Rhys Andrews drops a document, about the size of a phone book, onto the table.
“This is our Geriatric Nursing Program pages. Here’s how we assess skin status… dementia… pain,” he says, flipping through the pages. “This is the performance criteria, the skills and knowledge you have to possess to pass these modules.”
But Andrews, the Instructional Dean for Health and Human Services, isn’t describing a document for Selkirk College nursing students. This manual has been compiled for educators in a small country of Suriname on the northern coast of South America.
Instructors from Suriname’s COVAB technical school came to the West Kootenay last year as part of the training for the upgraded gerontological program being developed by Selkirk College.
Every few months for the last two years, instructors with Selkirk College’s Nursing Program have travelled to Suriname to help instructors there develop a post-basic geriatric nursing program.
Suriname is the smallest country in South America, with just over half a million citizens. That population, like all populations, is aging and life expectancy is improving. Over-65s are the fastest growing cohort in the country. A study in 2012 noted the lack of financial and medical supports for the group, and the need for improved services for older people.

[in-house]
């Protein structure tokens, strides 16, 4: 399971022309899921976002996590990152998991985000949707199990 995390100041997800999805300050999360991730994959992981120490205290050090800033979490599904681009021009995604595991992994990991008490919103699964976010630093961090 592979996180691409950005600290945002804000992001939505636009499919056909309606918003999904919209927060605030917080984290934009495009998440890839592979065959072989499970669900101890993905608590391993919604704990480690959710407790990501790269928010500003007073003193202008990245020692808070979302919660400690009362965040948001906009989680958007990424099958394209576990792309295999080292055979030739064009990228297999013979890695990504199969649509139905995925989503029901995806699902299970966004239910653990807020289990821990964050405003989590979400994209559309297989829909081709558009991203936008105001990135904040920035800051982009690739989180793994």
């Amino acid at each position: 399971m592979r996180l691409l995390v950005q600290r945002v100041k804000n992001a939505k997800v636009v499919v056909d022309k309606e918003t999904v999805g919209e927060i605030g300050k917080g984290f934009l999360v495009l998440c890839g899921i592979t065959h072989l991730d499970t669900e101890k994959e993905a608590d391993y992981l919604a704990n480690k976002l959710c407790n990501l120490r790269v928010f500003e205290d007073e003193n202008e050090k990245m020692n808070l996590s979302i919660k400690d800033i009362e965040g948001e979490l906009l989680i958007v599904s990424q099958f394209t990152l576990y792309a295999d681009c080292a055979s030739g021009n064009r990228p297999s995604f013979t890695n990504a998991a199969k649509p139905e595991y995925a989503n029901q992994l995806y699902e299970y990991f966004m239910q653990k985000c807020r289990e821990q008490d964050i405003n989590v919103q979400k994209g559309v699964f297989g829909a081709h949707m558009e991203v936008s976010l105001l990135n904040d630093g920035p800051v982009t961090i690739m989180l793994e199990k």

The technical college COVAB, which has trained Surinamese nurses for more than 30 years, was chosen to address the issue.
“Professionals in elderly care in Suriname are mostly low-educated, which results in the lack of structural specialized care for senior citizens,” says Romano Morsen, the manager of Post Basic and Higher Vocational Education at COVAB in Paramaribo, Suriname. “The main objective is to enhance the quality of care… and to increase the quality of life for the elderly.”
Working with CARICOM (the Caribbean Community) and Colleges and Institutes Canada (CICan), COVAB put out proposals for help in designing a geriatric care course for the country’s working nurses. Selkirk College won the contract.